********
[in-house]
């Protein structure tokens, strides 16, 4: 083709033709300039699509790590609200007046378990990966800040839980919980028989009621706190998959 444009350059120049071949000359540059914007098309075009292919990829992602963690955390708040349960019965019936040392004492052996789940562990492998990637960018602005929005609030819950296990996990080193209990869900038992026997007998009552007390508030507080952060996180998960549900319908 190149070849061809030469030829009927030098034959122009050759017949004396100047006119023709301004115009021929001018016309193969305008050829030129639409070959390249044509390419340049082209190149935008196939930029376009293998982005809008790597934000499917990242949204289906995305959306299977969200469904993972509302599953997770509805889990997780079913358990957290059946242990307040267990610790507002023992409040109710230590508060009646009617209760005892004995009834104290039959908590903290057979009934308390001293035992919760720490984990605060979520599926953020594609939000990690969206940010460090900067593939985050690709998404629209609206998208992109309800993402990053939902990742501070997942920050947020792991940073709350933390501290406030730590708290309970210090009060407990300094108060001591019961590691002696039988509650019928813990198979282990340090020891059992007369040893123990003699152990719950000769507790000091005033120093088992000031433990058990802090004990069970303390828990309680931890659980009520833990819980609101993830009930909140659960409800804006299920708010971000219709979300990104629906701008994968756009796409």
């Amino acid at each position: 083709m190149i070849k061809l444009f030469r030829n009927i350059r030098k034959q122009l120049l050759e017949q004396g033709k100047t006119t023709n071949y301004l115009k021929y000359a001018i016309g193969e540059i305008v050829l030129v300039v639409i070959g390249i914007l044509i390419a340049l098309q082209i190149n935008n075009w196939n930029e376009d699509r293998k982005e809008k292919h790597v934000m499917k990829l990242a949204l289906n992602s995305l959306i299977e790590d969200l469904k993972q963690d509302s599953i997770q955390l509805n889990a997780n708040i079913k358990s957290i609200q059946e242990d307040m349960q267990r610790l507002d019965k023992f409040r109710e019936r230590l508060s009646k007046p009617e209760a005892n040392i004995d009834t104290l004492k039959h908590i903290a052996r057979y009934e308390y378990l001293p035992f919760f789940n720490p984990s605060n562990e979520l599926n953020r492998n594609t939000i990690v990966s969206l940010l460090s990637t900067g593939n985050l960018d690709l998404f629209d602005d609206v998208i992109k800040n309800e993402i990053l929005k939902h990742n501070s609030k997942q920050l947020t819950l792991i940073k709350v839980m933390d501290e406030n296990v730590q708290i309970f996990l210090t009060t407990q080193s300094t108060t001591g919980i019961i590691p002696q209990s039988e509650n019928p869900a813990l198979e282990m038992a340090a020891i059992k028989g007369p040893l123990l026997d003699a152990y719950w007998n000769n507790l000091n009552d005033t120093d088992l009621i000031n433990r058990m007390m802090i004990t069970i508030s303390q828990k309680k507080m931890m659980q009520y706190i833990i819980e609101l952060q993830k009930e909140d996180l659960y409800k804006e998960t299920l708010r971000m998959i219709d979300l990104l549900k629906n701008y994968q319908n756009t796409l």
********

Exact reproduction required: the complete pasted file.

[in-house]
């Protein structure tokens, strides 16, 4: 083709033709300039699509790590609200007046378990990966800040839980919980028989009621706190998959 444009350059120049071949000359540059914007098309075009292919990829992602963690955390708040349960019965019936040392004492052996789940562990492998990637960018602005929005609030819950296990996990080193209990869900038992026997007998009552007390508030507080952060996180998960549900319908 190149070849061809030469030829009927030098034959122009050759017949004396100047006119023709301004115009021929001018016309193969305008050829030129639409070959390249044509390419340049082209190149935008196939930029376009293998982005809008790597934000499917990242949204289906995305959306299977969200469904993972509302599953997770509805889990997780079913358990957290059946242990307040267990610790507002023992409040109710230590508060009646009617209760005892004995009834104290039959908590903290057979009934308390001293035992919760720490984990605060979520599926953020594609939000990690969206940010460090900067593939985050690709998404629209609206998208992109309800993402990053939902990742501070997942920050947020792991940073709350933390501290406030730590708290309970210090009060407990300094108060001591019961590691002696039988509650019928813990198979282990340090020891059992007369040893123990003699152990719950000769507790000091005033120093088992000031433990058990802090004990069970303390828990309680931890659980009520833990819980609101993830009930909140659960409800804006299920708010971000219709979300990104629906701008994968756009796409």
């Amino acid at each position: 083709m190149i070849k061809l444009f030469r030829n009927i350059r030098k034959q122009l120049l050759e017949q004396g033709k100047t006119t023709n071949y301004l115009k021929y000359a001018i016309g193969e540059i305008v050829l030129v300039v639409i070959g390249i914007l044509i390419a340049l098309q082209i190149n935008n075009w196939n930029e376009d699509r293998k982005e809008k292919h790597v934000m499917k990829l990242a949204l289906n992602s995305l959306i299977e790590d969200l469904k993972q963690d509302s599953i997770q955390l509805n889990a997780n708040i079913k358990s957290i609200q059946e242990d307040m349960q267990r610790l507002d019965k023992f409040r109710e019936r230590l508060s009646k007046p009617e209760a005892n040392i004995d009834t104290l004492k039959h908590i903290a052996r057979y009934e308390y378990l001293p035992f919760f789940n720490p984990s605060n562990e979520l599926n953020r492998n594609t939000i990690v990966s969206l940010l460090s990637t900067g593939n985050l960018d690709l998404f629209d602005d609206v998208i992109k800040n309800e993402i990053l929005k939902h990742n501070s609030k997942q920050l947020t819950l792991i940073k709350v839980m933390d501290e406030n296990v730590q708290i309970f996990l210090t009060t407990q080193s300094t108060t001591g919980i019961i590691p002696q209990s039988e509650n019928p869900a813990l198979e282990m038992a340090a020891i059992k028989g007369p040893l123990l026997d003699a152990y719950w007998n000769n507790l000091n009552d005033t120093d088992l009621i000031n433990r058990m007390m802090i004990t069970i508030s303390q828990k309680k507080m931890m659980q009520y706190i833990i819980e609101l952060q993830k009930e909140d996180l659960y409800k804006e998960t299920l708010r971000m998959i219709d979300l990104l549900k629906n701008y994968q319908n756009t796409l």